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The 5 P's Review Model

This episode is a review model, we will explore the model and the parts that make up the model first then we will discuss at the end how you will use this model to review your tasks and challenges with your students.


The model is called the 5 P's which is made up of 5 words beginning with P to describe the roles that are filled in a teams experience.


Not all the roles are filled all of the time, sometimes only 2 or 3 roles will be filled at a time and sometimes all 5 will be filled.


To try and describe in the best way there are 2 positive roles in a team, one neutral role, not negative or positive and then 2 negative roles that are fulfilled in a team.


The P's are Pilot, Participant, Passenger, Protester and Prisoner.


We will start with the 2 good P's , P number 1 is Pilot, this is someone who is the leader of the group, they guide and support the others throughout the entire experience. They are happy to get hands on and very much want to set the plan, support the plan, lead the plan, they want to take control. They are the pilot, they are flying the plane in the direction it needs to go in to meet the objective.


The second P would be Participant, this is someone who wants to get involved and actively participate for the entire experience. They are a team player, they will listen to instructions, they will follow instructions , they want to learn, they are really enthusiastic and engaged in the process and actively trying to support everyone through out the experience. that is what the participant would do.


The next one is the neutral role, the person who doesn't really do that much and that is the Passenger. The passenger is just happy to sit back and get success by association, they are not getting hands on, not engaging in the activity and not taking an active role throughout the experience. Equally they are not trying to disrupt anyone, they are not trying to distract anyone, they are not negative or positive , they are just neutral player, just standing there being present, not helping and not hindering. They will just about do enough so they don't get caught by teachers like you. They will do enough so when you look over, you will see them kind of doing something, maybe thinking or supervising on the edges so you think they are getting involved but when you look away they go back to not doing very much. They are the masters of doing just enough but they are not doing anything at all if that makes sense.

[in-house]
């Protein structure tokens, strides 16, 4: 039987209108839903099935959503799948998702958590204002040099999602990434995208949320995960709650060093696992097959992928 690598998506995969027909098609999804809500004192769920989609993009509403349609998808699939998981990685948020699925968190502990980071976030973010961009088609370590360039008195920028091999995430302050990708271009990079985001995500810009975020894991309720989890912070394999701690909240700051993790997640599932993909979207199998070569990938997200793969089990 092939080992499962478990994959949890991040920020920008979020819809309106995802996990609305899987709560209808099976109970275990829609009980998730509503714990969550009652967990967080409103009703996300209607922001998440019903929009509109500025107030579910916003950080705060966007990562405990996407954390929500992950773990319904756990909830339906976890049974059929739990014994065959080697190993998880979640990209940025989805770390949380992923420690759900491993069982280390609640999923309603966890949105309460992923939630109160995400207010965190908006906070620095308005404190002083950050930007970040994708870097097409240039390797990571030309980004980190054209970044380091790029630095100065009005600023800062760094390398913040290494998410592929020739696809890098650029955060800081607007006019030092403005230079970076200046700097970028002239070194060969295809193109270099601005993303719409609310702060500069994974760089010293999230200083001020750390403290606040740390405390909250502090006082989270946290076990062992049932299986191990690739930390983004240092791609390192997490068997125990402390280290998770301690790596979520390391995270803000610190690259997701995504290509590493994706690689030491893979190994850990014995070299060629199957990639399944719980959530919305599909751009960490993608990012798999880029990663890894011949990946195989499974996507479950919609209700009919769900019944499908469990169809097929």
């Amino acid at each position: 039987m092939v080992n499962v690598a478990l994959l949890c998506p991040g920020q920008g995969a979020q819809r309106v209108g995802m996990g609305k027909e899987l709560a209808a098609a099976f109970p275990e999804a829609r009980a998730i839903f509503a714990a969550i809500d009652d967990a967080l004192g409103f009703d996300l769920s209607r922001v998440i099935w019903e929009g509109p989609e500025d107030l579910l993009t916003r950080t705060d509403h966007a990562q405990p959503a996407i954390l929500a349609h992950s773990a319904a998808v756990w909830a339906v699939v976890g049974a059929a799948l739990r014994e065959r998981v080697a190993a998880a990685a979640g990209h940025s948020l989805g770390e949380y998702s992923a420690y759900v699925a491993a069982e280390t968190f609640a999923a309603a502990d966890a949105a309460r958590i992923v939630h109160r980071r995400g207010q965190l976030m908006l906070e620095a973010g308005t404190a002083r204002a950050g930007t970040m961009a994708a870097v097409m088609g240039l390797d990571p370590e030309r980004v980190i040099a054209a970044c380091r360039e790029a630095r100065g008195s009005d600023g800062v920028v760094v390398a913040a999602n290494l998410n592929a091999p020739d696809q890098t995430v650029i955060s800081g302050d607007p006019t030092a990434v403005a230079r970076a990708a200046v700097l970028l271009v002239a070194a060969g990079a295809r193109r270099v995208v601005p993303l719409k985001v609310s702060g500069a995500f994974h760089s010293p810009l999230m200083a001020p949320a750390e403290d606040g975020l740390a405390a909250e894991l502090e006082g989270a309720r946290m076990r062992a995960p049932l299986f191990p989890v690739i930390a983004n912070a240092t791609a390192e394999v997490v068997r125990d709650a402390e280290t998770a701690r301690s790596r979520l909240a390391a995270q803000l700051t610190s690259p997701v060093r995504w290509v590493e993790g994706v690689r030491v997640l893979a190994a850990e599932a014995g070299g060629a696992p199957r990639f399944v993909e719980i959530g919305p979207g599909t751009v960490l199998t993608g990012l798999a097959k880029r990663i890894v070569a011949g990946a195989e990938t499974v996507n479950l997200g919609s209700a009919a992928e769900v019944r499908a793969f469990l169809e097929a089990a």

The fourth P is Protester, this is someone who is actively looking to disrupt the experience and this is probably for two reasons. They don't want to be doing the task which tends to stem from a fear of failure, if they actively decide they don't want to do the activity and they make sure everyone knows they don't want to do the activity then they haven't failed. This is what they see in their minds, they haven't failed because they haven't chosen to do the activity. However if they chose to do the activity and they didn't manage to meet the objective or it didn't go as well as they had hoped, then this would have been considered a failure in their eyes so they become very scared of that and they actively want to disrupt everyone else and to make sure they don't take part in the activity themselves.


That could be one reason they are a protester but another reason is they may be in a group with someone they don't get along with and they maybe haven't developed those social skills to communicate with that person effectively and remove that emotion from it. They probably haven't developed the skill set to collaborate with someone and to explore ideas that they don't fully support. That's when you will get sayings like "that won't work", " you are being stupid""your plan sucks" "listen to me, why are you listening to them?"They are an idiot" .Those kind of things, very negative, actively trying to sabotage it as it's not their way so it can't be the right way, complain about everything and everything is spoken about in a negative manner. They are looking to destruct the activity and if they can disengage anyone else in the activity they will actively do that as they are trying to stop the whole experience, this is what the protester does.


The fifth P is Prisoner, this is someone who feels trapped in the experience. Something with the experience makes them want to escape, this could be the challenge itself, it could have made them take a step too far out of their comfort zone so we have a comfort - a stretch- breaking zone. The best part of learning happens in the stretch zone, comfort zone we don't learn too much we develop habits. In the breaking zone we start to develop associations later which tend to be very negative, having been pushed too far we become very anxious, very scared, we become angry and we want to escape and we will do anything we possibly can. We have also created that negative association so whenever we come up to a challenge which feels similar to the one that made us feel like that before, the same negative emotions overwhelm us again and we become quicker to shut this experience down. That could be because of the activity itself or it could be they have been put with people that are making them feel uncomfortable. It could be the protester, the arguing, the shouting , the dominance and the presence that the protester has is making that person feel uncomfortable. The best way you can see these is through their lack of speech, they tend to be very quiet and also they are upset, shy and have a withdrawn demeanor about them. Finally would be their body language , they have crossed arms, they are looking to the ground, they actively try to place themselves further away from everybody else. These would all be signs that this person is not feeling comfortable in the experience, is feeling trapped and actively wants to escape.